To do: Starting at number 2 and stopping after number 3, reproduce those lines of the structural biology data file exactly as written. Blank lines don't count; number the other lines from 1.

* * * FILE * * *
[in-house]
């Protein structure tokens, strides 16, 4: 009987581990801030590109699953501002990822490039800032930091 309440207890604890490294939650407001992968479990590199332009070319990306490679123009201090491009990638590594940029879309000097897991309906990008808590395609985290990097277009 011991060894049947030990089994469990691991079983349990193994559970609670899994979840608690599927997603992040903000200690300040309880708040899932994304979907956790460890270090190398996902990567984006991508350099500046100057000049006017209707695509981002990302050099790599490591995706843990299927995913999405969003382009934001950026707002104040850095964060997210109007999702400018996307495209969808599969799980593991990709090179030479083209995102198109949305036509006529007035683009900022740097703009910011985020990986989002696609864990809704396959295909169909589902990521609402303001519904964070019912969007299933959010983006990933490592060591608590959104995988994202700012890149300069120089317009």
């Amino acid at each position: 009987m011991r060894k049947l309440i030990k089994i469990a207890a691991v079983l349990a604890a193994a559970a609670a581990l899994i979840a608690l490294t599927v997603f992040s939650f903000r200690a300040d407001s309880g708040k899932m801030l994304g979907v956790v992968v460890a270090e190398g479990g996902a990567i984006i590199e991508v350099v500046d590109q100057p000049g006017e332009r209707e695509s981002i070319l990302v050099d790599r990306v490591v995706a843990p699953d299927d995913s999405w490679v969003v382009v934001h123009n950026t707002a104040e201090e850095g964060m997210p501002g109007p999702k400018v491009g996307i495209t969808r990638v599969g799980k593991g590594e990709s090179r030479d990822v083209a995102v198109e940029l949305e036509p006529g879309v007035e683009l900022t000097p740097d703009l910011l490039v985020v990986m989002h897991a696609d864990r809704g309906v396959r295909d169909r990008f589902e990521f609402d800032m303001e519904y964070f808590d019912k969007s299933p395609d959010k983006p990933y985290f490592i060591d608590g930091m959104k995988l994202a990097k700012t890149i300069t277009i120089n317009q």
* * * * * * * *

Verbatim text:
């Protein structure tokens, strides 16, 4: 009987581990801030590109699953501002990822490039800032930091 309440207890604890490294939650407001992968479990590199332009070319990306490679123009201090491009990638590594940029879309000097897991309906990008808590395609985290990097277009 011991060894049947030990089994469990691991079983349990193994559970609670899994979840608690599927997603992040903000200690300040309880708040899932994304979907956790460890270090190398996902990567984006991508350099500046100057000049006017209707695509981002990302050099790599490591995706843990299927995913999405969003382009934001950026707002104040850095964060997210109007999702400018996307495209969808599969799980593991990709090179030479083209995102198109949305036509006529007035683009900022740097703009910011985020990986989002696609864990809704396959295909169909589902990521609402303001519904964070019912969007299933959010983006990933490592060591608590959104995988994202700012890149300069120089317009």
């Amino acid at each position: 009987m011991r060894k049947l309440i030990k089994i469990a207890a691991v079983l349990a604890a193994a559970a609670a581990l899994i979840a608690l490294t599927v997603f992040s939650f903000r200690a300040d407001s309880g708040k899932m801030l994304g979907v956790v992968v460890a270090e190398g479990g996902a990567i984006i590199e991508v350099v500046d590109q100057p000049g006017e332009r209707e695509s981002i070319l990302v050099d790599r990306v490591v995706a843990p699953d299927d995913s999405w490679v969003v382009v934001h123009n950026t707002a104040e201090e850095g964060m997210p501002g109007p999702k400018v491009g996307i495209t969808r990638v599969g799980k593991g590594e990709s090179r030479d990822v083209a995102v198109e940029l949305e036509p006529g879309v007035e683009l900022t000097p740097d703009l910011l490039v985020v990986m989002h897991a696609d864990r809704g309906v396959r295909d169909r990008f589902e990521f609402d800032m303001e519904y964070f808590d019912k969007s299933p395609d959010k983006p990933y985290f490592i060591d608590g930091m959104k995988l994202a990097k700012t890149i300069t277009i120089n317009q």